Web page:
Silberstein, Stuckey, McDevitt publish “End of the Mechanical Universe”
After 20-plus years of research published in dozens of journals and garnering numerous awards and accolades including a recent honorable mention in the prestigious Gravity Research Foundation Awards for Essays on Gravitation, Elizabethtown College’s Michael Silberstein, professor of philosophy; Mark Stuckey, professor of physics; and Tim McDevitt, professor of mathematics, have secured a contract with Oxford University Press for their book, “End of the Mechanical Universe”.
Publication of the book, due in 2017, said Silberstein, is a major milestone in an intellectual adventure that began in 1994 when he came to Elizabethtown College, met Stuckey, and the two began delving into the mysteries of quantum physics and relativity, including the ultimate mystery about how to unify those two theories.
The universe seems to conspire to give us the next leg up in a way that can’t really be explained causally.”
Early in the process, the professors were joined by philosophy and physics student Michael Cifone ’02 and by colleague McDevitt. Cifone and McDevitt, Silberstein said, have made invaluable contributions to the research. After graduation from Elizabethtown College, Cifone went on to earn his doctoral degree in philosophy of physics from University of Maryland College Park in 2009; he has continued with his own line of research.
“End of the Mechanical Universe,” noted Silberstein, addresses “the most profound challenge for fundamental physics in the next 100 years” per American theoretical physicist, mathematician and a Nobel laureate Frank Wilczek. One that has been recognized since the days of Isaac Newton. The challenge, wrote Wilczek in “Physics in 100 Years,” is to ascend from the “ant’s-eye view of human consciousness, which senses a succession of events in time,” which is also called the mechanical universe, to the “God’s-eye view of reality comprehended as a whole.” Stuckey, Silberstein and McDevitt’s approach to this “God’s-eye” or “block universe” physics is called Relational Blockworld.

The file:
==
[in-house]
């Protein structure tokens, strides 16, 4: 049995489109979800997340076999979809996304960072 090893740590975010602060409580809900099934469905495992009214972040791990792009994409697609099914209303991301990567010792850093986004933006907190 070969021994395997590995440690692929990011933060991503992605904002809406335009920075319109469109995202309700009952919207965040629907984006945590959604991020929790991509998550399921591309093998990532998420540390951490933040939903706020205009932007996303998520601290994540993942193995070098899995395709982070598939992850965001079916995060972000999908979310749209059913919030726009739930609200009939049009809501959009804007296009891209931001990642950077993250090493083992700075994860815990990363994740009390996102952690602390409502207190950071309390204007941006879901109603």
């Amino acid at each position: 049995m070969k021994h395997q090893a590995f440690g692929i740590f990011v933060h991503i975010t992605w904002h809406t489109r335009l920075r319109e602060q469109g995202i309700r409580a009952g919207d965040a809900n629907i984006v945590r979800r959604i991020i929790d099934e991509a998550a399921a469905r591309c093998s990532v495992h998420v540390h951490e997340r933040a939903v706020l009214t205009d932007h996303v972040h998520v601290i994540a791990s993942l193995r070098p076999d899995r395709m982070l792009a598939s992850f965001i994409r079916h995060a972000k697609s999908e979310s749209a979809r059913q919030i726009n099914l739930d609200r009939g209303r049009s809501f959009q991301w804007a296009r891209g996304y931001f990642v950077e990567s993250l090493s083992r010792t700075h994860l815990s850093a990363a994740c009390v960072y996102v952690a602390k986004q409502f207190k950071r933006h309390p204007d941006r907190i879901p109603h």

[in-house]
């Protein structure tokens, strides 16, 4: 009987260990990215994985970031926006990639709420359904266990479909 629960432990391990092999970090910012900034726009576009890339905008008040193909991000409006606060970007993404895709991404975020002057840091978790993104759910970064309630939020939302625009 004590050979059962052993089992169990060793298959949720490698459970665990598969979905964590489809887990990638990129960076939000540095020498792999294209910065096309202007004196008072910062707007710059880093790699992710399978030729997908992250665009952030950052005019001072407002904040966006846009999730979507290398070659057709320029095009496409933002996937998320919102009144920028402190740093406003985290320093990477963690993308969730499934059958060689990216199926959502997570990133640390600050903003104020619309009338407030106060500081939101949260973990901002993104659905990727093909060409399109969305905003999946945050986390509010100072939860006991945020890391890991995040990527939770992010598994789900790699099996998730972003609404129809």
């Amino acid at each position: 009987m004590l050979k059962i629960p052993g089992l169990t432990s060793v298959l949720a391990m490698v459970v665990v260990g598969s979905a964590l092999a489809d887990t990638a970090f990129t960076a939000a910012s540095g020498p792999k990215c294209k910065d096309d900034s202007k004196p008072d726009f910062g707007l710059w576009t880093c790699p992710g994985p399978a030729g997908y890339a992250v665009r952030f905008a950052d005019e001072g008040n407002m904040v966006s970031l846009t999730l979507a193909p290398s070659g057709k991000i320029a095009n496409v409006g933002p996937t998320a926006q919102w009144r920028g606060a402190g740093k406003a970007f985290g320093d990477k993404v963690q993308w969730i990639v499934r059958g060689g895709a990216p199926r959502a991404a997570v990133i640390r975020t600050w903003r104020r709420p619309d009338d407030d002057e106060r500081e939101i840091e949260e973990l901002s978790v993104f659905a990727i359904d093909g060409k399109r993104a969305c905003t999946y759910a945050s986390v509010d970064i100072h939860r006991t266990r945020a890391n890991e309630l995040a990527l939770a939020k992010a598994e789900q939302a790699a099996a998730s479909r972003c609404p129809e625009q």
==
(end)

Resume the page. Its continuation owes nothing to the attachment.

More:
Although founded in formulas and theoretical physics, Silberstein said that the team’s work has an oddly “fairy tale-like quality.”
“The universe seems to conspire to give us the next leg up in a way that can’t really be explained causally,” Silberstein said. “People come along at the exact moment at which we need them, maybe because the future demands it.”
The three primary authors agree that none of them could do this work without the other. As Stuckey said, this research trinity is “more than the sum of its parts.” With support from the College Silberstein and Stuckey have worked with a variety of students over the years on various aspects of this project. They look forward to working with others in the future and are eager to use their book in the College’s new interdisciplinary studies course Foundations of Physics IC 203.